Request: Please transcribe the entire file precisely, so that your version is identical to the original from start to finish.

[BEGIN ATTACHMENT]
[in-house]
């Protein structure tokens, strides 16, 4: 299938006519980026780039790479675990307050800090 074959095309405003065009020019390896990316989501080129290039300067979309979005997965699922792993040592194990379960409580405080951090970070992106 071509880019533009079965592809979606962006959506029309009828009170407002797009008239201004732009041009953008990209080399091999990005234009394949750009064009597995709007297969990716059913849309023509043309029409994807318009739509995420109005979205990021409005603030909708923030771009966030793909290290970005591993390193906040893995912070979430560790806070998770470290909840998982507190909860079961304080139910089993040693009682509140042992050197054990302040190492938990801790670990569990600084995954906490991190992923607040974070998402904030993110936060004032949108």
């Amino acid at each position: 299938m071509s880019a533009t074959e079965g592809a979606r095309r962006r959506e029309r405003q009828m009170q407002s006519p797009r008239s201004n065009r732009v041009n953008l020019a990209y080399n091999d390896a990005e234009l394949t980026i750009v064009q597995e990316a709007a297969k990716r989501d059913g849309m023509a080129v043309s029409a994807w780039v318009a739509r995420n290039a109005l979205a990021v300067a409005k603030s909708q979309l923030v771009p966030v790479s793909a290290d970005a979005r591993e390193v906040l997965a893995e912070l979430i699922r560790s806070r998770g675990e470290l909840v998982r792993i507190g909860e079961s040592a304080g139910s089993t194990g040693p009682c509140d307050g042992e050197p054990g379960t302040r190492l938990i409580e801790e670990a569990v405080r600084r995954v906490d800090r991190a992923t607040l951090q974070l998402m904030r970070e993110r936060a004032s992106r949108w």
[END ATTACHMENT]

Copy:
[in-house]
């Protein structure tokens, strides 16, 4: 299938006519980026780039790479675990307050800090 074959095309405003065009020019390896990316989501080129290039300067979309979005997965699922792993040592194990379960409580405080951090970070992106 071509880019533009079965592809979606962006959506029309009828009170407002797009008239201004732009041009953008990209080399091999990005234009394949750009064009597995709007297969990716059913849309023509043309029409994807318009739509995420109005979205990021409005603030909708923030771009966030793909290290970005591993390193906040893995912070979430560790806070998770470290909840998982507190909860079961304080139910089993040693009682509140042992050197054990302040190492938990801790670990569990600084995954906490991190992923607040974070998402904030993110936060004032949108």
């Amino acid at each position: 299938m071509s880019a533009t074959e079965g592809a979606r095309r962006r959506e029309r405003q009828m009170q407002s006519p797009r008239s201004n065009r732009v041009n953008l020019a990209y080399n091999d390896a990005e234009l394949t980026i750009v064009q597995e990316a709007a297969k990716r989501d059913g849309m023509a080129v043309s029409a994807w780039v318009a739509r995420n290039a109005l979205a990021v300067a409005k603030s909708q979309l923030v771009p966030v790479s793909a290290d970005a979005r591993e390193v906040l997965a893995e912070l979430i699922r560790s806070r998770g675990e470290l909840v998982r792993i507190g909860e079961s040592a304080g139910s089993t194990g040693p009682c509140d307050g042992e050197p054990g379960t302040r190492l938990i409580e801790e670990a569990v405080r600084r995954v906490d800090r991190a992923t607040l951090q974070l998402m904030r970070e993110r936060a004032s992106r949108w």